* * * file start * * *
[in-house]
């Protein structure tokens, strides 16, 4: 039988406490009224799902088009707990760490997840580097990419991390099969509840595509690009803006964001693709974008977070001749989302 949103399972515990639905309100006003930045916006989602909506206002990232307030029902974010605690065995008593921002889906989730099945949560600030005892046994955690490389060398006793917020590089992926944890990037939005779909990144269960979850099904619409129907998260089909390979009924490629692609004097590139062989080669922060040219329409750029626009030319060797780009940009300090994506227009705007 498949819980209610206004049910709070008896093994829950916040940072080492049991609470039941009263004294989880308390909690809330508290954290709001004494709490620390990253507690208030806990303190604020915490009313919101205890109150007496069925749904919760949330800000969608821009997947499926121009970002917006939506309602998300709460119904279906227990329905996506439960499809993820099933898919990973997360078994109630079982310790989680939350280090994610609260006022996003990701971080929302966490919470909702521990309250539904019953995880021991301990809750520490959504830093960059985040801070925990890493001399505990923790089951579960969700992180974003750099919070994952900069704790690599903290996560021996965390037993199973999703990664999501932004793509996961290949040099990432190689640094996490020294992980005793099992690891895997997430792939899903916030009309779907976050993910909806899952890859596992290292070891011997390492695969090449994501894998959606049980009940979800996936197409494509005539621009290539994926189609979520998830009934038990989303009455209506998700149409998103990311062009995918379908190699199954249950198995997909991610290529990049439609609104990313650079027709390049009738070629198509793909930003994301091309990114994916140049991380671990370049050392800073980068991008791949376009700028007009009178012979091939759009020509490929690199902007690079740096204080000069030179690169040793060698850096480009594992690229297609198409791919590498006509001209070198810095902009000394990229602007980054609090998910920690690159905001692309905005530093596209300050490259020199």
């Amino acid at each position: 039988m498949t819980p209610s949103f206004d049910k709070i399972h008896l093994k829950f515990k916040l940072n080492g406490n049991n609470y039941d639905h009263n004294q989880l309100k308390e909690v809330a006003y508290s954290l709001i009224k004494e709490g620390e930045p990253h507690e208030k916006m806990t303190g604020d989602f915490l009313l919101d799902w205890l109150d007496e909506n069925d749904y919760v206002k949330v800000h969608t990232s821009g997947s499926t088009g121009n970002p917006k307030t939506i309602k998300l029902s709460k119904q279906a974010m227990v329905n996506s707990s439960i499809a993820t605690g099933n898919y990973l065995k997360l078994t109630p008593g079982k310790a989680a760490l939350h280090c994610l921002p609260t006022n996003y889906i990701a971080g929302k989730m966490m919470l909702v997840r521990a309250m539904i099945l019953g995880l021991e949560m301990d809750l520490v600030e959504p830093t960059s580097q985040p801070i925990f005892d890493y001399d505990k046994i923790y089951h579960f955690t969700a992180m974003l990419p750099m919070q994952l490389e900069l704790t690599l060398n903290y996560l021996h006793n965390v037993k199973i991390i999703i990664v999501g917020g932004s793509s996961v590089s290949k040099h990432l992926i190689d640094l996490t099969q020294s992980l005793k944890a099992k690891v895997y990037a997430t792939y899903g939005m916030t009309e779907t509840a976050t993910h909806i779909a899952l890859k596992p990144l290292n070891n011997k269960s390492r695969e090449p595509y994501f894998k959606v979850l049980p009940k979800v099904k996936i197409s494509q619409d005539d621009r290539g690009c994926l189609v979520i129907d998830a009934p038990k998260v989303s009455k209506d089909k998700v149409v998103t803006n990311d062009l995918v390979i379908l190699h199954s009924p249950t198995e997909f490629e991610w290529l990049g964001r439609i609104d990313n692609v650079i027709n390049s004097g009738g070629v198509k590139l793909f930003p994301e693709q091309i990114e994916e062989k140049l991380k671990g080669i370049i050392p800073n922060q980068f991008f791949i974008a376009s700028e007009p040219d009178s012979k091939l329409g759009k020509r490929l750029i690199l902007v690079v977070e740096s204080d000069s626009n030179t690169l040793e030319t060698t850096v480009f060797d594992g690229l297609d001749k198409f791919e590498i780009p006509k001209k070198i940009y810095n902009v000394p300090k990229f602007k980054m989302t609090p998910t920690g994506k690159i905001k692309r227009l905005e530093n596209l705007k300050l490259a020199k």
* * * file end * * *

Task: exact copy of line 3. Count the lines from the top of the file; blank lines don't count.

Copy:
């Amino acid at each position: 039988m498949t819980p209610s949103f206004d049910k709070i399972h008896l093994k829950f515990k916040l940072n080492g406490n049991n609470y039941d639905h009263n004294q989880l309100k308390e909690v809330a006003y508290s954290l709001i009224k004494e709490g620390e930045p990253h507690e208030k916006m806990t303190g604020d989602f915490l009313l919101d799902w205890l109150d007496e909506n069925d749904y919760v206002k949330v800000h969608t990232s821009g997947s499926t088009g121009n970002p917006k307030t939506i309602k998300l029902s709460k119904q279906a974010m227990v329905n996506s707990s439960i499809a993820t605690g099933n898919y990973l065995k997360l078994t109630p008593g079982k310790a989680a760490l939350h280090c994610l921002p609260t006022n996003y889906i990701a971080g929302k989730m966490m919470l909702v997840r521990a309250m539904i099945l019953g995880l021991e949560m301990d809750l520490v600030e959504p830093t960059s580097q985040p801070i925990f005892d890493y001399d505990k046994i923790y089951h579960f955690t969700a992180m974003l990419p750099m919070q994952l490389e900069l704790t690599l060398n903290y996560l021996h006793n965390v037993k199973i991390i999703i990664v999501g917020g932004s793509s996961v590089s290949k040099h990432l992926i190689d640094l996490t099969q020294s992980l005793k944890a099992k690891v895997y990037a997430t792939y899903g939005m916030t009309e779907t509840a976050t993910h909806i779909a899952l890859k596992p990144l290292n070891n011997k269960s390492r695969e090449p595509y994501f894998k959606v979850l049980p009940k979800v099904k996936i197409s494509q619409d005539d621009r290539g690009c994926l189609v979520i129907d998830a009934p038990k998260v989303s009455k209506d089909k998700v149409v998103t803006n990311d062009l995918v390979i379908l190699h199954s009924p249950t198995e997909f490629e991610w290529l990049g964001r439609i609104d990313n692609v650079i027709n390049s004097g009738g070629v198509k590139l793909f930003p994301e693709q091309i990114e994916e062989k140049l991380k671990g080669i370049i050392p800073n922060q980068f991008f791949i974008a376009s700028e007009p040219d009178s012979k091939l329409g759009k020509r490929l750029i690199l902007v690079v977070e740096s204080d000069s626009n030179t690169l040793e030319t060698t850096v480009f060797d594992g690229l297609d001749k198409f791919e590498i780009p006509k001209k070198i940009y810095n902009v000394p300090k990229f602007k980054m989302t609090p998910t920690g994506k690159i905001k692309r227009l905005e530093n596209l705007k300050l490259a020199k």